(Maybe Don’t) Show Me the Money: Big Money’s Influence in State and Local Elections

In the current contentious U.S. political climate, concern about the influence of wealthy campaign donors on elections is growing. According to a 2016 poll, Americans believe reducing the influence of money in politics (Hensel 2016) is one of the most important issues facing the country. Despite the vitriolic rhetoric and doomsday-predicting headlines about our division as a nation, a majority of the country is largely in agreement on this topic. Over 80% of respondents agree that the influence of money in politics is worse now than at any other time in their lives. 72% back bipartisan efforts to address money in politics, and 78% favor large-scale reform that reduces the influence of money in politics (Hensel 2016).

This problem doesn’t only exist at the federal level; it is also very much an issue in state and local elections. According to legend, when George Washington ran for the Virginia House of Burgesses in 1757, he spent about S200 (McCue 2019). Any more, running for state or local office is likely going to cost you quite a bit more than the price of a really good dinner party (which is what Georgie Boy spent that $200 on, though bribing voters with delicious food is no longer legal in Virginia). The amount of money raised and spent by candidates for state and local office varies widely. Many local elections really don’t have any campaign spending at all, while some look more like statewide or even congressional elections. Statewide offices can vary dramatically as well, depending on the state, the level of competition, and the perception of that position’s importance in the grander political scheme. There has been a trend toward those overall numbers increasing pretty dramatically, though. Some of these races make the headlines—the Los Angeles Mayoral race cost $33 million in 2013 (Moore 2013). In New York City, Michael Bloomberg spent $109 million to get reelected as mayor (Frazier 2010). And this isn’t limited to the big cities either. In 2017, candidates for city council in Waterloo, Iowa raised almost S48.000 for the 2017 election, which is almost seven times what was raised during the equivalent period during the 2013 election and almost three times the previous record for amount raised (Jamison 2017).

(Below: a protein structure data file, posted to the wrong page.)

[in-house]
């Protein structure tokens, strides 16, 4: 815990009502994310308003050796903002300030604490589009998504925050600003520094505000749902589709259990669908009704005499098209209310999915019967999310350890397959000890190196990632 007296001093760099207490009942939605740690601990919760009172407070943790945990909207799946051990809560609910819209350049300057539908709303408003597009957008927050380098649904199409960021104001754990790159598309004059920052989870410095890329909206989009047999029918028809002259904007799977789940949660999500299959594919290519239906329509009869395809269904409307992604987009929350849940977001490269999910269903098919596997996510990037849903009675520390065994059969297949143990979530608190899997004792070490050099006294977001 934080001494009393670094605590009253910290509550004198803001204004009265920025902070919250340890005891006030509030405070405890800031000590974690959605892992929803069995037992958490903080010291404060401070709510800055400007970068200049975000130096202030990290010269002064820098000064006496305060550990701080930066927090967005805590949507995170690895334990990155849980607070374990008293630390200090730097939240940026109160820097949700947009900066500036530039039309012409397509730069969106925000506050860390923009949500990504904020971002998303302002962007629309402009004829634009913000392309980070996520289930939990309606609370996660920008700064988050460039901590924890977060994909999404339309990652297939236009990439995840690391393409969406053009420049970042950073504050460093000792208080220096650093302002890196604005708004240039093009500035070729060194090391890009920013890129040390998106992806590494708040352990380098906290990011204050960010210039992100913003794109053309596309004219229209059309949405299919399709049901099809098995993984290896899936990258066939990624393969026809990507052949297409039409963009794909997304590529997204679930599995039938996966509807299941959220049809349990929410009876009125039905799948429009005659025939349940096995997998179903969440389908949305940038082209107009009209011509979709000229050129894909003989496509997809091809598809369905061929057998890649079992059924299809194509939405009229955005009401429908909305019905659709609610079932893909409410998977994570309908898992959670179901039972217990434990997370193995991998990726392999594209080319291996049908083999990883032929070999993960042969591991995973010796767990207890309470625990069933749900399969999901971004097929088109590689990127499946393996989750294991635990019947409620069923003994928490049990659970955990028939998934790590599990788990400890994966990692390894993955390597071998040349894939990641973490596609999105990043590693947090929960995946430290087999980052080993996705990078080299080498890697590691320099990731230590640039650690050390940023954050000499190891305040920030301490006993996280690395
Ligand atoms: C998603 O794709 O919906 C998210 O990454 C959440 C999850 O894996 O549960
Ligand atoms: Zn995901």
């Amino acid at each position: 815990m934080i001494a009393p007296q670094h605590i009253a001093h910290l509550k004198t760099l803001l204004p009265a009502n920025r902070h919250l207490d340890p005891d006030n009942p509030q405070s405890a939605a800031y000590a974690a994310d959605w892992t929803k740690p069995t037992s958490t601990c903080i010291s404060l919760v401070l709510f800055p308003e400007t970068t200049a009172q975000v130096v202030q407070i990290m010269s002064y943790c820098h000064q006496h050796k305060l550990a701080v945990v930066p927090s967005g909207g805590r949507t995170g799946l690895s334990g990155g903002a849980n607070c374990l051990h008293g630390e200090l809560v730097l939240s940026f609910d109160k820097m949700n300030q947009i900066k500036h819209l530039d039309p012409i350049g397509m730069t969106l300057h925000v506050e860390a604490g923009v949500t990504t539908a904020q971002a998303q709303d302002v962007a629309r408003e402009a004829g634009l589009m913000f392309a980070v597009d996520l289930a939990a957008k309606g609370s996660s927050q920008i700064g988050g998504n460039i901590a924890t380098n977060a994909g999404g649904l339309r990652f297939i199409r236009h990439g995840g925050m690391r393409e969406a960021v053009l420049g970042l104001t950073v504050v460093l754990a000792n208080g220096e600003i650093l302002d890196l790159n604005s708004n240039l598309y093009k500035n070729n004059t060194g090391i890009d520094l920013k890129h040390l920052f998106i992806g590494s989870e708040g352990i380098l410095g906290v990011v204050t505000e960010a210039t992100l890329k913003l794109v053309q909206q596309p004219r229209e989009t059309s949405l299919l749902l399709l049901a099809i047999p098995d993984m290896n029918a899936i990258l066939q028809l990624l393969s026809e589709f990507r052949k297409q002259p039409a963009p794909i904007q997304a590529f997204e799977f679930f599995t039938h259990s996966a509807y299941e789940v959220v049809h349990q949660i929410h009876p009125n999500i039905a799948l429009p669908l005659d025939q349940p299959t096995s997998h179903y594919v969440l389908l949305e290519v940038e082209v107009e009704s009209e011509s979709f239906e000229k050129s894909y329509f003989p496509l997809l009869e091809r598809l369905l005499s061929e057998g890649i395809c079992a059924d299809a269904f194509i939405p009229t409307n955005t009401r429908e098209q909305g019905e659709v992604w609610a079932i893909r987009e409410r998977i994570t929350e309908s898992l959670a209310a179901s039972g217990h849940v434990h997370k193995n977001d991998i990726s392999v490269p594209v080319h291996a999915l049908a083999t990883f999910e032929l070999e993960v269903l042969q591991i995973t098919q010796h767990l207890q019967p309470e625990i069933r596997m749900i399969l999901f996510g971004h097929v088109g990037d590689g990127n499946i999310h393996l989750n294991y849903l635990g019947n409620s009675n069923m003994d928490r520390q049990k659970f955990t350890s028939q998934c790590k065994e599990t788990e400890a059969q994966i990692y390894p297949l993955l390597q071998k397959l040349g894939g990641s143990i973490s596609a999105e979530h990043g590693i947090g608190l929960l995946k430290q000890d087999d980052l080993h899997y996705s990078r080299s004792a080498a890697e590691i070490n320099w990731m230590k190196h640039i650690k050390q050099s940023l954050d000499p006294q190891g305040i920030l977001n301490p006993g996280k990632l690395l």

In 2010, the U.S. Supreme Court passed Citizens United v. Federal Election Commission and its sister case, SpeechNOW v. Federal Election Commission. These cases held that the Constitution’s First Amendment right to free speech means that the government cannot limit the political spending of either corporations or individuals. As a result, “Corporations, labor organizations, and political committees may make unlimited independent expenditures from their own funds, and individuals may pool unlimited funds in an independent expenditure-only political committee. It necessarily follows that corporations, labor organizations, and political committees also may make unlimited contributions to organizations such as the Committee that makes only independent expenditures” (Federal Elections Commissions n.d.-a). This ruling brought forth an outpouring of political spending, at the federal level certainly, but also at the state and local levels as some of those places adjusted their own laws to fall in line with the federal regulations.